Saturday Musings - What's in an Apology?


I would like to start with saying a big apology. Yesterday I discovered that my consulting emails for those people asking me to provide them some assistance with their domain portfolio have been going to my SPAM folder.

I found this out when I logged into my account (great system for managing consulting btw) and found a whole host of people had requested some time with me…..whoops!

I strictly limit the amount of time I allow for consulting but not replying was plain rude. I’m very, very sorry that I didn’t respond back to you. If you are wanting some help with your domain portfolio then please feel free to click on this link and I’ll make sure I get back to you in a timely fashion.

This brings up an interesting point. I’ve found many people believe that saying sorry is a sign of weakness and it’s the last thing they’ll do. It’s almost like they’ve been scripted by their lawyer to never admit any sort of liability in any situation….including their relationships.

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LOL! It's actually a small picture but when I use it for the top of a blog post it gets massively blown up. You have highlighted t... Read More
04 December 2017
I will also agree with the sentiment. Empathy is something lost in our world. I think some are afraid of , like you said , sho... Read More
05 December 2017
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06 December 2017
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What a CATastrophe!

What a CATastrophe!

The other evening my wife Roselyn and I went out for a bike ride. We left the door to the garage open and upon returning I made sure that I closed it so that it didn’t bang with the wind in the middle of the night.

Around lunch time the next day I asked Roselyn if she’d seen Pepper, our cat. She’s a wonderful cat that often curls into a ball in some hideaway in the house so it’s not unusual if we haven’t seen her for a while. She always comes when we call her name as she hopes to get some tasty morsel or two from us…..strangely this time when we called her name there was no sign of her.

After hunting around it suddenly dawned on me that maybe I’d inadvertently locked Pepper in the garage. Sure enough, after opening the garage door there was our cat staring with accusing eyes back at me. I apologised to her with a can of tuna and all was good.

So let’s unpack this story a little as there’s so much to learn from it.

When I closed the door of the garage from my perspective I had done nothing wrong. In fact, I was doing right by making sure that it didn’t bang all night. From Pepper’s point of view I was the most horrible person in the world! How dare I deliberately lock her in the garage!

This is often exactly the same when two people have a disagreement. It’s all about perspective. Like Pepper and I, it’s often the case that neither party was trying to do something deliberately to antagonise the other. Stuff just happens.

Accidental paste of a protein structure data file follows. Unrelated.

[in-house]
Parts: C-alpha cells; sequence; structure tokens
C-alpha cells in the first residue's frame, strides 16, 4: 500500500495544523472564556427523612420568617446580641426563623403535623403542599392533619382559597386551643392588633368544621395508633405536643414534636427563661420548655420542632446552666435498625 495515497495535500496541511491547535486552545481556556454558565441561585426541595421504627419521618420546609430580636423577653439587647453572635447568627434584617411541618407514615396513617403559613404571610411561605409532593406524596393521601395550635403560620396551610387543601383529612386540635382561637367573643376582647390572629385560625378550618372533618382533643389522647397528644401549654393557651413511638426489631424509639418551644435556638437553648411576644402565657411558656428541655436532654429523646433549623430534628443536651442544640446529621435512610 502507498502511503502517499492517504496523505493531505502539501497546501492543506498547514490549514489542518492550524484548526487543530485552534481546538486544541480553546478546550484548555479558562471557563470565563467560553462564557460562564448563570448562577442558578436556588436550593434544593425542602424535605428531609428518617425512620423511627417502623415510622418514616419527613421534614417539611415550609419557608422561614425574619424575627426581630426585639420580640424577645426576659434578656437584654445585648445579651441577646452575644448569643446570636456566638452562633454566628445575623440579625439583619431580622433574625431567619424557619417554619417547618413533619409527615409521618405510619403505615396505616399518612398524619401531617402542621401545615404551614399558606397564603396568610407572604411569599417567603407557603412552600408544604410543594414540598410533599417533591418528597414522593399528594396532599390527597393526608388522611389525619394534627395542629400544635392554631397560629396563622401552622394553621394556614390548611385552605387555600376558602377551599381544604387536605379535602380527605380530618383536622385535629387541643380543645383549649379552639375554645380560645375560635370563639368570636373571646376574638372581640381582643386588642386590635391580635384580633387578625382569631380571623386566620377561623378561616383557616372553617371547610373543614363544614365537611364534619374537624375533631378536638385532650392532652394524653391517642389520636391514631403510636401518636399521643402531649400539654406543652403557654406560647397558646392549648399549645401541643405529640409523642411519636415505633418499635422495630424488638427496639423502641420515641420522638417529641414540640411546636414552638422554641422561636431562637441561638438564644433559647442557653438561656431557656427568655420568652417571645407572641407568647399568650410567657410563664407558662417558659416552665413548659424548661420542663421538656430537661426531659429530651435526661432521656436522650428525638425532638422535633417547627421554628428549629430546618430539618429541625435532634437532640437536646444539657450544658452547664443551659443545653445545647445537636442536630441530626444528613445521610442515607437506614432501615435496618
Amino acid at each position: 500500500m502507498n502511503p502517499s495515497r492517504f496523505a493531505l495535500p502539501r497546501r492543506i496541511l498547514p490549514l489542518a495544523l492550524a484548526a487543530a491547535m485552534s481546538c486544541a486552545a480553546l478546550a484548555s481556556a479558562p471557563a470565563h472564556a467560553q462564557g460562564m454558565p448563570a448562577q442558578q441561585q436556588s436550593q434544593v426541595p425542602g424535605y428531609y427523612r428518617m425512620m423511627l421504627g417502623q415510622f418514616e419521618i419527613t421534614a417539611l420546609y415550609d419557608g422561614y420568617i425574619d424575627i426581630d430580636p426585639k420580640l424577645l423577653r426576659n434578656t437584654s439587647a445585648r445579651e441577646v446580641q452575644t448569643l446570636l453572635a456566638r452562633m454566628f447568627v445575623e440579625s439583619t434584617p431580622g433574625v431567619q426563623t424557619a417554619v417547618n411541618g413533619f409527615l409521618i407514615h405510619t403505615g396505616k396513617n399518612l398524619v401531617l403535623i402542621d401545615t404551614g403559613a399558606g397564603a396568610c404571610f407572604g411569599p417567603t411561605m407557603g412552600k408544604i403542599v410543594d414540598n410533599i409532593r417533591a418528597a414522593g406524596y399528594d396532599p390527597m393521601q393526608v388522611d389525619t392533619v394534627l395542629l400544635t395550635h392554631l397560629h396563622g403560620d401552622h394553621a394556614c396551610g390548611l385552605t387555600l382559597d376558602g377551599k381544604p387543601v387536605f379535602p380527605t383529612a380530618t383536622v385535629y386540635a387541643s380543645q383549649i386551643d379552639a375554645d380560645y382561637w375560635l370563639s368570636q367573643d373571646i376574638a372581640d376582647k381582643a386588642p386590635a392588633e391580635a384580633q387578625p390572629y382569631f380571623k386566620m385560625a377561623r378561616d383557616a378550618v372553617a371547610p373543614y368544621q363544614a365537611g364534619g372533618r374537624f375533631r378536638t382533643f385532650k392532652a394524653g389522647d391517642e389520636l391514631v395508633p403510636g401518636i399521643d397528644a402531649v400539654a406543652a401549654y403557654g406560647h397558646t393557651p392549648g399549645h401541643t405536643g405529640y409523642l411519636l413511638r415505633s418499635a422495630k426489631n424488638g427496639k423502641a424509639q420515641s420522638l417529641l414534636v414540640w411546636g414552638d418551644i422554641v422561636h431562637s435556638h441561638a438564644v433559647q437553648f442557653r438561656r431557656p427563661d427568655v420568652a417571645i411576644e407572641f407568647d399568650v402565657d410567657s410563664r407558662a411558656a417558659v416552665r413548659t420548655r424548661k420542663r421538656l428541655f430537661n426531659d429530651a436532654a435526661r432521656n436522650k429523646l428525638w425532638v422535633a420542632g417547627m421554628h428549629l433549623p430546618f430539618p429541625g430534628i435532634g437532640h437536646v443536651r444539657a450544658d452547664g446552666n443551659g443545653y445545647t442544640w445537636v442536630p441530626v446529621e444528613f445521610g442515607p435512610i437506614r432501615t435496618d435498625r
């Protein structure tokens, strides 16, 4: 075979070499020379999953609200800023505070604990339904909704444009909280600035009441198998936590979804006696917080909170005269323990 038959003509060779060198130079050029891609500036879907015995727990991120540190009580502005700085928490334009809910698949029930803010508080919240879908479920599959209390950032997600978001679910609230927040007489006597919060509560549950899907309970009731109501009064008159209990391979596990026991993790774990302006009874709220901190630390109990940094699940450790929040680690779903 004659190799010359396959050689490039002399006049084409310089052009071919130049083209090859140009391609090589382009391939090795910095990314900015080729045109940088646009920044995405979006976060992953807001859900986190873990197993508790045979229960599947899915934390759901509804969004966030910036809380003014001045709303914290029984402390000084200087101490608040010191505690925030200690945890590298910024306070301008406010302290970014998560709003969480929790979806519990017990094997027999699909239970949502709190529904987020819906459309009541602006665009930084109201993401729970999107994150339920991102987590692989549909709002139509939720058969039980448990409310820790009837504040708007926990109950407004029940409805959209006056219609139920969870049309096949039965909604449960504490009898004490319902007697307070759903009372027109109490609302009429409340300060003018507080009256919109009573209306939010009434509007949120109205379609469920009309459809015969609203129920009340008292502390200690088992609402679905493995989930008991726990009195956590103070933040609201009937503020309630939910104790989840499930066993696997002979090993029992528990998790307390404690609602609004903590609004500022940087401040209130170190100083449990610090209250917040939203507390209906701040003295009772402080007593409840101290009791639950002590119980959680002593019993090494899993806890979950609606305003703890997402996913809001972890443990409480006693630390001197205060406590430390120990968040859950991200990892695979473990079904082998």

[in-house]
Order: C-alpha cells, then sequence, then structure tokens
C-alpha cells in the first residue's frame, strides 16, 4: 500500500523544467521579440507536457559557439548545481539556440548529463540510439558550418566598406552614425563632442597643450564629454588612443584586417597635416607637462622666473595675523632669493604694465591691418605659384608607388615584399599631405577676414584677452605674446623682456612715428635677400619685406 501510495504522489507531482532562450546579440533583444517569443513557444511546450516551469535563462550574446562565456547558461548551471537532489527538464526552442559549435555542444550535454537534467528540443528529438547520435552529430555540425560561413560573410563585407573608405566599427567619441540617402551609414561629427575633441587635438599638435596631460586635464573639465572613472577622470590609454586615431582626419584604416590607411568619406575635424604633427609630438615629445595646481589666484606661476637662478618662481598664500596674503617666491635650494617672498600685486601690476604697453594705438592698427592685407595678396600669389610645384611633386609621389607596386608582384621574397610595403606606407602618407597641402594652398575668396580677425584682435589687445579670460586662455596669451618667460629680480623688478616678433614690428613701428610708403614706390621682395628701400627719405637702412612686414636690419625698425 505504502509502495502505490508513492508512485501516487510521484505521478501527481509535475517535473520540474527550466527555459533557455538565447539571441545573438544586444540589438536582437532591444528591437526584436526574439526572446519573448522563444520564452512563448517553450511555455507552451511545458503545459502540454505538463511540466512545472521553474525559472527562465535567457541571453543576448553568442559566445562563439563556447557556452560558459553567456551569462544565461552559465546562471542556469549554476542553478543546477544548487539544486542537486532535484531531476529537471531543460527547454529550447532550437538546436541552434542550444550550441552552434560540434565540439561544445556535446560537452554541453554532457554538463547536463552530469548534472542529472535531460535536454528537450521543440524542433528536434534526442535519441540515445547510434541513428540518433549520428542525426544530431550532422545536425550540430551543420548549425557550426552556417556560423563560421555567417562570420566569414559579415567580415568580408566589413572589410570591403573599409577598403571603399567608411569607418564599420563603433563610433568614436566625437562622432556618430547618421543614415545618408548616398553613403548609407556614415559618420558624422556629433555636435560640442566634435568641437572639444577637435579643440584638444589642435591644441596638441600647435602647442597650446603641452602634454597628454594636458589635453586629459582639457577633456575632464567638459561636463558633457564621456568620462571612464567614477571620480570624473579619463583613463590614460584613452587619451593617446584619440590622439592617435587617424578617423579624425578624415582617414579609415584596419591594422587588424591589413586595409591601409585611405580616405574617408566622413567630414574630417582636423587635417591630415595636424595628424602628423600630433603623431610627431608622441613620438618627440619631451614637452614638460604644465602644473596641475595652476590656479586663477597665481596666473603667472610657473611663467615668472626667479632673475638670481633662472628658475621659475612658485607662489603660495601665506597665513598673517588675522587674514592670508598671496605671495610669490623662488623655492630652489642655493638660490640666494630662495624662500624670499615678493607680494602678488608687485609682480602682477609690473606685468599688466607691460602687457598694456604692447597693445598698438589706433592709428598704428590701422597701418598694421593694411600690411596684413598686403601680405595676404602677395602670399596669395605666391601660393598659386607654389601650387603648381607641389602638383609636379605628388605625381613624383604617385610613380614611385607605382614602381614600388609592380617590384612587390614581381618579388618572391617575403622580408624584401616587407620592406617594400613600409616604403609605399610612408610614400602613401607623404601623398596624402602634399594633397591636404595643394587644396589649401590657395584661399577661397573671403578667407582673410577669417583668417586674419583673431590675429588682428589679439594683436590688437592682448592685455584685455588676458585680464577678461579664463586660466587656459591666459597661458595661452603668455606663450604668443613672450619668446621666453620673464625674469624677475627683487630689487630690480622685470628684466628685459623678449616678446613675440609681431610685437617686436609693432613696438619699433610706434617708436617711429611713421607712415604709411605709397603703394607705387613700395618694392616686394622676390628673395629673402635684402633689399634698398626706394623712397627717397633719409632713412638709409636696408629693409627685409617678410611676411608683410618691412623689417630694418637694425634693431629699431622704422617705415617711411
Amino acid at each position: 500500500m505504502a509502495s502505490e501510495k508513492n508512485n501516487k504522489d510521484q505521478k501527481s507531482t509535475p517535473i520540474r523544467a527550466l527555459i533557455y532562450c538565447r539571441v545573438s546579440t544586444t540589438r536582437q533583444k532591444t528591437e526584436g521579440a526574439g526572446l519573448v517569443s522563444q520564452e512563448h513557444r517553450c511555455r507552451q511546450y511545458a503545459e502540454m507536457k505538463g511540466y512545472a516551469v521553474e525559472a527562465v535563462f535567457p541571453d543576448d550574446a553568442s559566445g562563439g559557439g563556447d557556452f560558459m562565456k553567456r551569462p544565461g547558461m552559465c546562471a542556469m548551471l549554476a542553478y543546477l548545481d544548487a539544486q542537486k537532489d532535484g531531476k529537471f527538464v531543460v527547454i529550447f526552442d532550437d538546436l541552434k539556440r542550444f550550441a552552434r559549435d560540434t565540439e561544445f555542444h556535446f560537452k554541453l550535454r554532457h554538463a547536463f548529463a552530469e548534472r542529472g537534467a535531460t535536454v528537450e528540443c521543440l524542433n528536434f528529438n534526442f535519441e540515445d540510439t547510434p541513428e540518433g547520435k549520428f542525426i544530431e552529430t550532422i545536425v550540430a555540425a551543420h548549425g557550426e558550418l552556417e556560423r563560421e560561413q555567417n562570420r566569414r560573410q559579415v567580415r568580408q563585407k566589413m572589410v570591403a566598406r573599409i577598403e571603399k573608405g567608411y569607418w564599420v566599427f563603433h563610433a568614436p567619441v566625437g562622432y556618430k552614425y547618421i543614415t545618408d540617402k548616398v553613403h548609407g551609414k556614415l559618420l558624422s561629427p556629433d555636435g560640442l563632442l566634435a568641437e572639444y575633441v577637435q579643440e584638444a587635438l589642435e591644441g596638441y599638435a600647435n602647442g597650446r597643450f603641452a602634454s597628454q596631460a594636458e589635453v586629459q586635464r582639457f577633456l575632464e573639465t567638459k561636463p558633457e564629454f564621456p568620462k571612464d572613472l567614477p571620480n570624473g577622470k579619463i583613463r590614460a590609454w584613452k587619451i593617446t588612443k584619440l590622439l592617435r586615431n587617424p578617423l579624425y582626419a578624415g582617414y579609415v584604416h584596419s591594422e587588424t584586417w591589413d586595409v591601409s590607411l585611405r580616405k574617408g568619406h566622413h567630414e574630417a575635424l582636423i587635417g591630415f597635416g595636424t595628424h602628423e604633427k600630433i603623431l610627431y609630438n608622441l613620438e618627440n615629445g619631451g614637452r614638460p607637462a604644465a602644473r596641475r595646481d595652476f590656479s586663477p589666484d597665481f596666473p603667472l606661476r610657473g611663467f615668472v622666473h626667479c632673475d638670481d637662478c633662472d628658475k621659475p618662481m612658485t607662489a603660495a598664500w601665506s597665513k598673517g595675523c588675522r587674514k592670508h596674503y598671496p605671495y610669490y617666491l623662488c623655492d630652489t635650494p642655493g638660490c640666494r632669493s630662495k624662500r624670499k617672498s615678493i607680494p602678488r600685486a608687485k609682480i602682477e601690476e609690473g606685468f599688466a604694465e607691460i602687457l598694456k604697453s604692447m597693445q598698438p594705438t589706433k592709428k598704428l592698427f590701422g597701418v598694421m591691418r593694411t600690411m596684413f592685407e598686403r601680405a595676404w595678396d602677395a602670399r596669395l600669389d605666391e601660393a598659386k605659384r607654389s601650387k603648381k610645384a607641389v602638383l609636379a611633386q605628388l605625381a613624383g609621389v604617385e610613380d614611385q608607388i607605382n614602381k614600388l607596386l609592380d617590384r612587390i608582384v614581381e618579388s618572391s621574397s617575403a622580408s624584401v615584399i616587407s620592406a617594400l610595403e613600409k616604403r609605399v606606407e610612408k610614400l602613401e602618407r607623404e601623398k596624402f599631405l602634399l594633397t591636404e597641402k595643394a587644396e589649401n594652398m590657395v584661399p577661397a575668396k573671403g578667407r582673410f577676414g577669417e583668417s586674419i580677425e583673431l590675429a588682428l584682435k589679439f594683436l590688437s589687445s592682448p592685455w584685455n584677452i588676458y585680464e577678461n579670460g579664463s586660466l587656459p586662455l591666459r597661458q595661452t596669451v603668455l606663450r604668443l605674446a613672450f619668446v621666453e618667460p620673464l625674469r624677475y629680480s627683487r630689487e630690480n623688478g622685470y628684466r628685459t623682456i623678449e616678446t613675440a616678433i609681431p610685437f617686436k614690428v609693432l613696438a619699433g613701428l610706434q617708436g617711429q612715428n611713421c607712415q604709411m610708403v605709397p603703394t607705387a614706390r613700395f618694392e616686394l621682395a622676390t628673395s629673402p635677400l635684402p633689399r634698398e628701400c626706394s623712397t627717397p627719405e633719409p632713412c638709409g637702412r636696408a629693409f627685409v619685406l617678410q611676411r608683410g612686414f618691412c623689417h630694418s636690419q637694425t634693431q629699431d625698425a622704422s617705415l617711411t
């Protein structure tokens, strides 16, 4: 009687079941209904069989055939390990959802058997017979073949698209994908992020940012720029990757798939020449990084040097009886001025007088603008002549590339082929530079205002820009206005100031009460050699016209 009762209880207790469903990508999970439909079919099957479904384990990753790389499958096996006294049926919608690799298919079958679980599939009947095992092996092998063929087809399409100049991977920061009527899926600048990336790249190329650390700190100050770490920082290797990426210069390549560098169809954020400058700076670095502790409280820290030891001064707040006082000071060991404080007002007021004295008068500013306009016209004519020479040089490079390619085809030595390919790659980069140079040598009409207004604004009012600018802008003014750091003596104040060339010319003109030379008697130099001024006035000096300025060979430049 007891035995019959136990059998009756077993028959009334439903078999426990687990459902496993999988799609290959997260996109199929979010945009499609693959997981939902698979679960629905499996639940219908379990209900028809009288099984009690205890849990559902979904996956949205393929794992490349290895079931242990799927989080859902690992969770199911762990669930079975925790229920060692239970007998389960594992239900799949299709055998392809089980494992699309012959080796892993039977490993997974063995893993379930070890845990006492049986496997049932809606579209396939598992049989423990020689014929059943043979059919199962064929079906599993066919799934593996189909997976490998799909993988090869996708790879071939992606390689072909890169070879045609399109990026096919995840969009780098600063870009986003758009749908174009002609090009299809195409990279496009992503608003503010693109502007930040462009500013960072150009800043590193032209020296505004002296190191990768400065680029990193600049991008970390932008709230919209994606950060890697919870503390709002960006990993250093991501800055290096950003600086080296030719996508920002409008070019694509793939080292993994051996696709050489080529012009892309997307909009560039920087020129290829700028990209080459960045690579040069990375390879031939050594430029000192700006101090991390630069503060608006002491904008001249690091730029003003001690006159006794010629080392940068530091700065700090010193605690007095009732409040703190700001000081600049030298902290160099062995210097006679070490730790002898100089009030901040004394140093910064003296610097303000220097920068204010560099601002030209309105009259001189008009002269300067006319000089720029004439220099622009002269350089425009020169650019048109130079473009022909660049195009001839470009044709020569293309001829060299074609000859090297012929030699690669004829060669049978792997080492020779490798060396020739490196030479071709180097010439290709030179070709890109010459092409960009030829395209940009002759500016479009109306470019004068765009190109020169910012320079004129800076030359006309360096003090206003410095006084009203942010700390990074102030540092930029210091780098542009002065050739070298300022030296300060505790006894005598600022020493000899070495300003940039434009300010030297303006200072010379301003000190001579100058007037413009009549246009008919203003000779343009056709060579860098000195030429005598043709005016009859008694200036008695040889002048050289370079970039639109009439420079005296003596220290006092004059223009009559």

I could have tried to prove to Pepper that I was right and the cat was wrong for going into the garage in the first place. Pepper could have hissed at me that I should have checked the garage before closing the door. Both of us would have been right…..and also wrong.

The key here is the apology (ie. the tuna). An apology is all about recognising that you’ve hurt another person’s feelings, it’s not about whether you are right and they are wrong. In fact, it really doesn’t matter if you’re right or not.
My father used to tell me that you can win an argument and lose a friend or say sorry and keep a friend. It’s your call what you want to do.

This past week I wrote an apology and it did not matter whether I was right and the other person was wrong….what mattered was “I’d locked them in the garage” and they were hurting. A genuine apology was needed to help rebuild the bridges in the relationship that I’d inadvertently broken.

When I read some of the comments on the article it was clear that many of them missed the whole point of the apology as people rushed to take sides. It wasn’t about rights and wrongs at all…..and hence, for the first time ever I closed the comments on an article.

One of the comments would bear mentioning, as it really struck me… was suggested that I looked weak by apologising. You know what, I personally believe that someone who is willing to apologise is actually strong. It also means that when they mess up or hurt your feelings etc. they are willing to place the relationship before their pride. This is not to say that I’m some great “hero” but it’s a good life lesson to ponder. It’s also one of the major reasons why I’m still married after 27 years.

Let’s take this cat and garage story one bit further. Let’s imagine that Roselyn had asked me whether I’d locked the cat in the garage. I would have said, “No, of course not.” Later after the cat was found in the garage Roselyn could have said, “You’re a liar!”

No, I wasn’t a liar. From my perspective I didn’t lock the cat away. Luckily my wife is very understanding and she didn’t say these things but how often have we leapt to conclusions about someone’s actions and disparaged their character? It’s easy to do and it’s very destructive. My advice is to be very careful before you judge another person’s actions.

Over the years, it’s been my observation that many arguments are the result of different perceptions of the same events. In my case, the can of tuna went a long way to mending my relationship with Pepper and last night she curled up on the couch next to me. :-)

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Thank you Kassey!
16 November 2014
I'm a regular visitor to your blog.. but never commented on anything.. But This time I'm commenting... I would like to say that S... Read More
15 November 2014
Kan, it's great to see you here and comment on this article. It means a lot.
16 November 2014
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